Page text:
Words of Lisbon

Words of Lisbon

Our country isn’t a big place! For this reason you probably wouldn’t imagine that there are many words and expressions that are different in accordance with the different parts of the country.
The differences more relevant are probably between the capital (Lisboa) and Porto. However, there are other words that are used only in specific parts of Portugal. Lets check a few exemples:

Drinks

If you decide to go for a bar and if you aska beer you might have to face a few questions. If you’re staying in the capital you can ask for an “imperial”. However, if you decide to go to Coimbra or Porto you should ask for a “Fino”. If you just want a coffee, in Lisbon you can just say “bica” but in Porto you should say “cimbalino”. If you want to play safe just use the word “café” because it works everywhere in Portugal.

 

Food

If you think that drinking in our country is complex, I have to say that eating is a bit harder! Lisbon and Porto use different words sometimes exactly for the same dish…

A few examples:

If you like bread you should now that we have a type of bread called “carcaça” in Lisbon and, in other parts of the country they call it  “papo-seco”.

A “milk bread” can be either a “pão de leite” (word by word translation) or a “bico de pato” in Porto.

Others

If you need a shirt hanger you should ask for a “cabide” in Lisbon and a “cruzeta” in all the other places in Portugal.

Na easy way to know if a person is from the Capital of Portugal is by asking them the time. Someone from Lisbon will say “um quarto para as seis” (a quarter to six) while someone from another portuguese city will say “cinco menos um quarto” (five minus a quarter).
Finally, a very controversial one: “sneakers”…  In Lisbon we cal it “ténis” but in Porto and other cities they are called “sapatilhas”.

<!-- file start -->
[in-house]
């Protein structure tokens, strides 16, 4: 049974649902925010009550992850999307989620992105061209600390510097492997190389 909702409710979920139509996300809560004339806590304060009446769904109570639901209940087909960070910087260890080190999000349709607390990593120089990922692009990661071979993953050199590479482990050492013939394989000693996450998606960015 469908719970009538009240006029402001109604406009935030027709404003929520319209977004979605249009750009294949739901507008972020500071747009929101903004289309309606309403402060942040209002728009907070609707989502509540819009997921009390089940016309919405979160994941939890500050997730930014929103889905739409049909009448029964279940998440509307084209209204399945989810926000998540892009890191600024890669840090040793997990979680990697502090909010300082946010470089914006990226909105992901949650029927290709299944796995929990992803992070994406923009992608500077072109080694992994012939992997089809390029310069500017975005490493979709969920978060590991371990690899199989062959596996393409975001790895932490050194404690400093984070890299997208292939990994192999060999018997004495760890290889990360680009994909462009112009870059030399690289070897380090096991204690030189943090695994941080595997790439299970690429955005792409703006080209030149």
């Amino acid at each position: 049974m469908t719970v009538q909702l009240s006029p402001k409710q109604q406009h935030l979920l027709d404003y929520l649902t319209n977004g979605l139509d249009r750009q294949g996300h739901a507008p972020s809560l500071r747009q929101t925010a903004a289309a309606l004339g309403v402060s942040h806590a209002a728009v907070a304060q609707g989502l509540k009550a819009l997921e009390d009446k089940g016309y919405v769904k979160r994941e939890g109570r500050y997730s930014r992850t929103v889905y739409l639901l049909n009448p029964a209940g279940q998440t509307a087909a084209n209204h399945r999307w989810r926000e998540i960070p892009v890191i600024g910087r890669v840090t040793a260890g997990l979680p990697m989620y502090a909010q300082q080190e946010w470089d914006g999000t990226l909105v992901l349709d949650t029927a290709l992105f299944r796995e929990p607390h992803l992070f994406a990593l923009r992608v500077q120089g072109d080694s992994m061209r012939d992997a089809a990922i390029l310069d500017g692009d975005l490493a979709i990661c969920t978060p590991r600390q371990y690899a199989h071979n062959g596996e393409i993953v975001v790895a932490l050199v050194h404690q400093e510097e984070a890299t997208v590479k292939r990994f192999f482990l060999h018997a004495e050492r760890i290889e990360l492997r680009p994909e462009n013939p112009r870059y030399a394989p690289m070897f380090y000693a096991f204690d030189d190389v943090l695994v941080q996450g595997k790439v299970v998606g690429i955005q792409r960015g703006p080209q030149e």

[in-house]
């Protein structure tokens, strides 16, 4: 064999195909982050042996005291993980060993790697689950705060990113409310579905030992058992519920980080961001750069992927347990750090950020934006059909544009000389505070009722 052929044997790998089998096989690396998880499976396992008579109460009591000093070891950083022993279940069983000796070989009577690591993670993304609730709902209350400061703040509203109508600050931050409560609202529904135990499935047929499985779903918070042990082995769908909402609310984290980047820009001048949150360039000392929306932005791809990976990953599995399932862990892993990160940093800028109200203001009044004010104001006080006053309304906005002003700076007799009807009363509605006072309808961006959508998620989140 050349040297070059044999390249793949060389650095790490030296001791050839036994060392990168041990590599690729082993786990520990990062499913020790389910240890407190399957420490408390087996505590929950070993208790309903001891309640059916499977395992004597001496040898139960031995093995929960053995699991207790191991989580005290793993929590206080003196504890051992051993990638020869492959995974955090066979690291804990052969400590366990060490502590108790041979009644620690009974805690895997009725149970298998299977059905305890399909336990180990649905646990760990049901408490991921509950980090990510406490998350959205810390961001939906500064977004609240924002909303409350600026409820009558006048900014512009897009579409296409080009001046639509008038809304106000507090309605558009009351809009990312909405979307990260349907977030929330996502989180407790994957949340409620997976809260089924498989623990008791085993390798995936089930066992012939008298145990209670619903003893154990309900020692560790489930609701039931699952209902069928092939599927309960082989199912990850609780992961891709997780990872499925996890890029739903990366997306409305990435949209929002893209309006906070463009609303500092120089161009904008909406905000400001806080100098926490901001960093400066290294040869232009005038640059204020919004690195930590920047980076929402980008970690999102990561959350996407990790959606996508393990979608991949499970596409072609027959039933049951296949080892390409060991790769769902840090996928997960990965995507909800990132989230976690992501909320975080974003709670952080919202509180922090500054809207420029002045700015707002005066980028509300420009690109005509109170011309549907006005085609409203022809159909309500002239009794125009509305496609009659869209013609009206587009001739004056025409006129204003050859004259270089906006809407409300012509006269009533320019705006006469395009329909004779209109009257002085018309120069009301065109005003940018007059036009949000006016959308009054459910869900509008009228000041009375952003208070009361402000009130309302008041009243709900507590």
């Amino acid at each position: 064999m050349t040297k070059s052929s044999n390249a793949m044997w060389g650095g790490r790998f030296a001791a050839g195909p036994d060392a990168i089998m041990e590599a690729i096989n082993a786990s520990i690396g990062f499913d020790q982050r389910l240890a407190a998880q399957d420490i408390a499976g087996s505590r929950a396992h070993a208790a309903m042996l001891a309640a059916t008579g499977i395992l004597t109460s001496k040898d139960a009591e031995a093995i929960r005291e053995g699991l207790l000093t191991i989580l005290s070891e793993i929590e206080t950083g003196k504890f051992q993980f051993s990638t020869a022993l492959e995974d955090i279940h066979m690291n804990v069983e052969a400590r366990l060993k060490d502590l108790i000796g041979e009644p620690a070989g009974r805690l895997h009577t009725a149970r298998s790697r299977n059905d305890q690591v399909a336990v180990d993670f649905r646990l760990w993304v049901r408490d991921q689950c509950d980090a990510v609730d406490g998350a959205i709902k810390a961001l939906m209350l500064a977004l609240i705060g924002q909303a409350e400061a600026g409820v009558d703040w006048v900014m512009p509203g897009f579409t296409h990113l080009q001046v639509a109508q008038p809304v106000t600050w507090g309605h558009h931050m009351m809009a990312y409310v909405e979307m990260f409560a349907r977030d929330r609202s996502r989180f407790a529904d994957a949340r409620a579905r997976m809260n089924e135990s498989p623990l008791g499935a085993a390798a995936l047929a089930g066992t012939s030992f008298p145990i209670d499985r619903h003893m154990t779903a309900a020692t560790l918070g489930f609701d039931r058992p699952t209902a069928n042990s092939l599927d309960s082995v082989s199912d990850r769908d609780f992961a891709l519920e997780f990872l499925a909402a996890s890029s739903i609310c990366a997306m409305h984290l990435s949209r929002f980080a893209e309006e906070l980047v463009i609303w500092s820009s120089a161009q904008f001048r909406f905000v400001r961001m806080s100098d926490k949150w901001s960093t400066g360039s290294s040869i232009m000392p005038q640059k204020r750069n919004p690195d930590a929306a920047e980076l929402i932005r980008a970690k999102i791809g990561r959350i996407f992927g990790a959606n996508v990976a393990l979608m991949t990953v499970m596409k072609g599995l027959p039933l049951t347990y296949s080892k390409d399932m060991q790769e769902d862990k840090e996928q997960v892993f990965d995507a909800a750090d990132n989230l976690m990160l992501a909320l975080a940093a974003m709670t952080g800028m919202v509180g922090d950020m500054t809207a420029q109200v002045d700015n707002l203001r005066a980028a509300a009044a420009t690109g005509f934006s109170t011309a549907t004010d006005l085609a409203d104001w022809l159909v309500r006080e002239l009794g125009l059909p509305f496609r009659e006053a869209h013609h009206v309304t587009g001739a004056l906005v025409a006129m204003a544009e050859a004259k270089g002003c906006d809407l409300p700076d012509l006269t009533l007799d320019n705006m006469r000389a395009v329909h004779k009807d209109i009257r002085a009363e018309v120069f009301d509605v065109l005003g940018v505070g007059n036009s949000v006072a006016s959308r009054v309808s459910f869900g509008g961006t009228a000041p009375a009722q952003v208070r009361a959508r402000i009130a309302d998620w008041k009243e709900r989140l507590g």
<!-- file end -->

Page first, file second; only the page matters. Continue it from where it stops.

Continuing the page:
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Portuguese lesson Plan – A2

Level A2 – Unidade 8

Gramática – A2

» Verbos com alternância vocálica
» Pronomes pessoais oblíquos

VERBOS COM ALTERNÂNCIA VOCÁLICA – A2
Alguns verbos da terceira conjugação (-IR) que têm E gráfico no infinitivo alternam a vogal do radical de E para I na primeira pessoa do singular do presente do indicativo.
»» SENTIR: eu sinto, tu sentes
Eu Sinto
Tu Sentes
Ele / ela / você Sente
Nós Sentimos
Eles /elas / vocês Sentem

Alguns verbos da terceira conjugação (-IR) que têm O gráfico no infinitivo alternam a vogal do radical de O para U na primeira pessoa do singular do presente do indicativo.

»» DORMIR »» eu durmo, tu dormes

Eu Durmo
Tu Dormes
Ele / ela / você Dorme
Nós Dormimos
Eles /elas / vocês Dormem

Estes dois verbos (SENTIR e DORMIR), servem de modelo para outros que seguem as mesmas regras.
Exemplo: VESTIR, DESPIR, PREFERIR, CONSEGUIR, TOSSIR, ENGOLIR, DESCOBRIR.

Exemplo:
– O que é que tu preferes Ana? Cinema ou teatro?
– Eu prefiro cinema, mas o meu namorado prefere teatro.

Atividade:
1. Ele veste o casaco? Não, mas eu_______________________________________________
2. Elas conseguem fazer o teste? Não, mas eu_______________________________________
3. A criança despe-se sozinha?___________________________________________________
4. A Maria prefere chá? ________________________________________________________